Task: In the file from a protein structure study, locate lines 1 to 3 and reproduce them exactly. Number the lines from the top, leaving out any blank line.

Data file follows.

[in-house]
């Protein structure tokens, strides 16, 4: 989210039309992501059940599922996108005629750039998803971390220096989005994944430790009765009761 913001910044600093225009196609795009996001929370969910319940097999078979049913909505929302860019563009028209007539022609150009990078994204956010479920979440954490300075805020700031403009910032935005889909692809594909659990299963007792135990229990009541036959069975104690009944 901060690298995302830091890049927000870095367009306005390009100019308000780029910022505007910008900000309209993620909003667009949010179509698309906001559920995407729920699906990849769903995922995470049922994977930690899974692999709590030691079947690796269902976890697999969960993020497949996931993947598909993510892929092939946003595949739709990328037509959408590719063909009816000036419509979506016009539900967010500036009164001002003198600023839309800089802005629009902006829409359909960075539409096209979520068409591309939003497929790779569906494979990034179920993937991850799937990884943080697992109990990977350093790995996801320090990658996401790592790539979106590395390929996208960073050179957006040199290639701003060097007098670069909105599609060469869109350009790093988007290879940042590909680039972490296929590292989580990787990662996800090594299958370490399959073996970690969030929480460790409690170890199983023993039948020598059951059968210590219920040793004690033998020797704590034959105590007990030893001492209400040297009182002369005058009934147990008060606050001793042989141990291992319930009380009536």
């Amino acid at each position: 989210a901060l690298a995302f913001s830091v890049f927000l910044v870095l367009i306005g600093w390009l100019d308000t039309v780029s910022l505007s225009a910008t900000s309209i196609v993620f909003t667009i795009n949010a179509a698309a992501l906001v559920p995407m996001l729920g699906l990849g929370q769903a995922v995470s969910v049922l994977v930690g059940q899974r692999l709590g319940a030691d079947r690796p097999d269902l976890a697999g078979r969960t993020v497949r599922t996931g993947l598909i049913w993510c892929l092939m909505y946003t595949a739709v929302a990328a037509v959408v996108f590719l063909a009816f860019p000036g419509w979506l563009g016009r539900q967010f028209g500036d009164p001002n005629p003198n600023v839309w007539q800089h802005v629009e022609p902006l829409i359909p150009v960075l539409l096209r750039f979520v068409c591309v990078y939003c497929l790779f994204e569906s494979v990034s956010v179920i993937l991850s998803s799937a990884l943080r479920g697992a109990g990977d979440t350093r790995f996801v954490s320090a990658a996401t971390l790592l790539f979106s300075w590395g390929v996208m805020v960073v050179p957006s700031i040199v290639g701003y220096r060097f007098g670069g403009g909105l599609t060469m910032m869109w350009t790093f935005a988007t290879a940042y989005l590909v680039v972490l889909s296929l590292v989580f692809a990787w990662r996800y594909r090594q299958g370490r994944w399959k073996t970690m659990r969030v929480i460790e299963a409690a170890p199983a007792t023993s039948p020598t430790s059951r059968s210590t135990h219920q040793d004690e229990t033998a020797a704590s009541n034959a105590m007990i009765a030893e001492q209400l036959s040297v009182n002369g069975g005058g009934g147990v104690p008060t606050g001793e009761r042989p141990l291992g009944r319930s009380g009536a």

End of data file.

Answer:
[in-house]
């Protein structure tokens, strides 16, 4: 989210039309992501059940599922996108005629750039998803971390220096989005994944430790009765009761 913001910044600093225009196609795009996001929370969910319940097999078979049913909505929302860019563009028209007539022609150009990078994204956010479920979440954490300075805020700031403009910032935005889909692809594909659990299963007792135990229990009541036959069975104690009944 901060690298995302830091890049927000870095367009306005390009100019308000780029910022505007910008900000309209993620909003667009949010179509698309906001559920995407729920699906990849769903995922995470049922994977930690899974692999709590030691079947690796269902976890697999969960993020497949996931993947598909993510892929092939946003595949739709990328037509959408590719063909009816000036419509979506016009539900967010500036009164001002003198600023839309800089802005629009902006829409359909960075539409096209979520068409591309939003497929790779569906494979990034179920993937991850799937990884943080697992109990990977350093790995996801320090990658996401790592790539979106590395390929996208960073050179957006040199290639701003060097007098670069909105599609060469869109350009790093988007290879940042590909680039972490296929590292989580990787990662996800090594299958370490399959073996970690969030929480460790409690170890199983023993039948020598059951059968210590219920040793004690033998020797704590034959105590007990030893001492209400040297009182002369005058009934147990008060606050001793042989141990291992319930009380009536």
């Amino acid at each position: 989210a901060l690298a995302f913001s830091v890049f927000l910044v870095l367009i306005g600093w390009l100019d308000t039309v780029s910022l505007s225009a910008t900000s309209i196609v993620f909003t667009i795009n949010a179509a698309a992501l906001v559920p995407m996001l729920g699906l990849g929370q769903a995922v995470s969910v049922l994977v930690g059940q899974r692999l709590g319940a030691d079947r690796p097999d269902l976890a697999g078979r969960t993020v497949r599922t996931g993947l598909i049913w993510c892929l092939m909505y946003t595949a739709v929302a990328a037509v959408v996108f590719l063909a009816f860019p000036g419509w979506l563009g016009r539900q967010f028209g500036d009164p001002n005629p003198n600023v839309w007539q800089h802005v629009e022609p902006l829409i359909p150009v960075l539409l096209r750039f979520v068409c591309v990078y939003c497929l790779f994204e569906s494979v990034s956010v179920i993937l991850s998803s799937a990884l943080r479920g697992a109990g990977d979440t350093r790995f996801v954490s320090a990658a996401t971390l790592l790539f979106s300075w590395g390929v996208m805020v960073v050179p957006s700031i040199v290639g701003y220096r060097f007098g670069g403009g909105l599609t060469m910032m869109w350009t790093f935005a988007t290879a940042y989005l590909v680039v972490l889909s296929l590292v989580f692809a990787w990662r996800y594909r090594q299958g370490r994944w399959k073996t970690m659990r969030v929480i460790e299963a409690a170890p199983a007792t023993s039948p020598t430790s059951r059968s210590t135990h219920q040793d004690e229990t033998a020797a704590s009541n034959a105590m007990i009765a030893e001492q209400l036959s040297v009182n002369g069975g005058g009934g147990v104690p008060t606050g001793e009761r042989p141990l291992g009944r319930s009380g009536a």